Wild-type flies used for ChIP were yw. The following lacZ reporters were used: fj-lacZ [69], vn-lacZ [70], wg-lacZ [71], notum-lacZ (notumJW), and ex-lacZ [72]. ban-Gal4 is an enhancer trap line (P{GawB}NP0016) from the Drosophila Genetic Resource Center. The following antibodies were used for immunostaining: rabbit anti-βgal (Capell), guinea pig anti-Dll, mouse anti-ct (Developmental Studies Hybridoma Bank), and mouse anti-Bs/DSRF (Markus Affolter).

Expression analysis

Gene expression microarray data are from Hersh et al. [12]. Briefly, wild-type haltere versus wild-type wing and Cbx1 wing versus wild-type wing comparisons (MAS5 normalized data) were analyzed using Significance Analysis of Microarrays (SAM) [73]. Differentially expressed genes were called at FDR<1%. The list of 488 Ubx-responsive genes and the expression patterns of those genes bound by Ubx and/or Hth is provided in Supplementary Table S6.

Computational analysis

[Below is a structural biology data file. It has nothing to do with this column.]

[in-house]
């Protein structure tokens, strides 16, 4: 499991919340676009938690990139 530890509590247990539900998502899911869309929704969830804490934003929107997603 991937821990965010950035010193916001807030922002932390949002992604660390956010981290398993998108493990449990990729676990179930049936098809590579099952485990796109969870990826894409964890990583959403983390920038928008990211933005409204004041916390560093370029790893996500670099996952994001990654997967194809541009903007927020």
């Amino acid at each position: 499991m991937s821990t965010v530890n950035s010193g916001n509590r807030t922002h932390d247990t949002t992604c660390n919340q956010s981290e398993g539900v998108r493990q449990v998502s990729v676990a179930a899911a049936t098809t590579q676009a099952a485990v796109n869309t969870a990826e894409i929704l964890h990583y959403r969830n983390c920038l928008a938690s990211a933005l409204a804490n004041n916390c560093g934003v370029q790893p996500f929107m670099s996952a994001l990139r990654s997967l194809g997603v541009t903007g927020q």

Target genes were called as the transcription start site (TSS) nearest to the called Ubx or Hth binding region. For each peak the nearest by distance, on either strand, to the center of the peak call is identified. Transcripts associated with a given TSS were identified based on Flybase annotation, and the strand information of the TSS and the relative location of the peak call were used to determine if the distance measurement is upstream or downstream of the TSS. Strand information was not included in assigning target genes, so a peak could fall upstream or downstream of the TSS of its assigned target gene. The vast majority of peaks for both Ubx and Hth fall within 2kb of the assigned genes TSS (Supplementary Figure S4 and S5), making target gene assignment straightforward, though an obvious caveat with this approach is that we cannot guarantee that a binding site is regulating the nearest TSS. Source code for our target gene assignment program is available on request. Gene ontology analysis was performed using Functional Annotation Clustering as part of DAVID [74]. To avoid redundant GO categories, only the most significant (p<0.001, Bonferroni-corrected) GO biological process or molecular process category from each enriched functional cluster was selected for inclusion in Figures 2 and 3 and Supplementary Tables S7 and S8.